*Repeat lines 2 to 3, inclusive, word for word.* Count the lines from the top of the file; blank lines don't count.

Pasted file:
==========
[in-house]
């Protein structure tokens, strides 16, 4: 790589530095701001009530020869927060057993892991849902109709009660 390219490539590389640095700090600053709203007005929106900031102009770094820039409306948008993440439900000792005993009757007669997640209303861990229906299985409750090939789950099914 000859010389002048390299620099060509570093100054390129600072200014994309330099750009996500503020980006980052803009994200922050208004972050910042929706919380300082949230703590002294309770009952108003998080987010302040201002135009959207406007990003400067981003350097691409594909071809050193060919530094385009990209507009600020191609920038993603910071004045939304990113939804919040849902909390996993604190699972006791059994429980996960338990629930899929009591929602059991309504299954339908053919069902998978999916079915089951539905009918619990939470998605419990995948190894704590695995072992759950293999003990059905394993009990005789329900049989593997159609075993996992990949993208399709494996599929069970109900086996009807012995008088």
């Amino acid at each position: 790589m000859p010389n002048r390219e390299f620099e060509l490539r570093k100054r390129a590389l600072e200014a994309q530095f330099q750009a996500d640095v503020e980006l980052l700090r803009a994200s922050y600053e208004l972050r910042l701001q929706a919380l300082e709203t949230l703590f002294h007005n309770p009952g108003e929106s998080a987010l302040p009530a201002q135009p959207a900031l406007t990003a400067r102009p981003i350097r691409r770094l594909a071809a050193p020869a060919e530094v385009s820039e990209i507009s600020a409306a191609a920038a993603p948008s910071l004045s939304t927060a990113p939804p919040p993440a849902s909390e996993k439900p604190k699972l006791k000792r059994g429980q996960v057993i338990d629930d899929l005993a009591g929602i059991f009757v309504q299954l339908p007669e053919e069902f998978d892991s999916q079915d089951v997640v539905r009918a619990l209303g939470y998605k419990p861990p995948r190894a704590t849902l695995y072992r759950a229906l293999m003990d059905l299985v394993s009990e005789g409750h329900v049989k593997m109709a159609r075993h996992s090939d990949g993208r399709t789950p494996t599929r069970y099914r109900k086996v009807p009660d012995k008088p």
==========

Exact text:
């Protein structure tokens, strides 16, 4: 790589530095701001009530020869927060057993892991849902109709009660 390219490539590389640095700090600053709203007005929106900031102009770094820039409306948008993440439900000792005993009757007669997640209303861990229906299985409750090939789950099914 000859010389002048390299620099060509570093100054390129600072200014994309330099750009996500503020980006980052803009994200922050208004972050910042929706919380300082949230703590002294309770009952108003998080987010302040201002135009959207406007990003400067981003350097691409594909071809050193060919530094385009990209507009600020191609920038993603910071004045939304990113939804919040849902909390996993604190699972006791059994429980996960338990629930899929009591929602059991309504299954339908053919069902998978999916079915089951539905009918619990939470998605419990995948190894704590695995072992759950293999003990059905394993009990005789329900049989593997159609075993996992990949993208399709494996599929069970109900086996009807012995008088």
């Amino acid at each position: 790589m000859p010389n002048r390219e390299f620099e060509l490539r570093k100054r390129a590389l600072e200014a994309q530095f330099q750009a996500d640095v503020e980006l980052l700090r803009a994200s922050y600053e208004l972050r910042l701001q929706a919380l300082e709203t949230l703590f002294h007005n309770p009952g108003e929106s998080a987010l302040p009530a201002q135009p959207a900031l406007t990003a400067r102009p981003i350097r691409r770094l594909a071809a050193p020869a060919e530094v385009s820039e990209i507009s600020a409306a191609a920038a993603p948008s910071l004045s939304t927060a990113p939804p919040p993440a849902s909390e996993k439900p604190k699972l006791k000792r059994g429980q996960v057993i338990d629930d899929l005993a009591g929602i059991f009757v309504q299954l339908p007669e053919e069902f998978d892991s999916q079915d089951v997640v539905r009918a619990l209303g939470y998605k419990p861990p995948r190894a704590t849902l695995y072992r759950a229906l293999m003990d059905l299985v394993s009990e005789g409750h329900v049989k593997m109709a159609r075993h996992s090939d990949g993208r399709t789950p494996t599929r069970y099914r109900k086996v009807p009660d012995k008088p």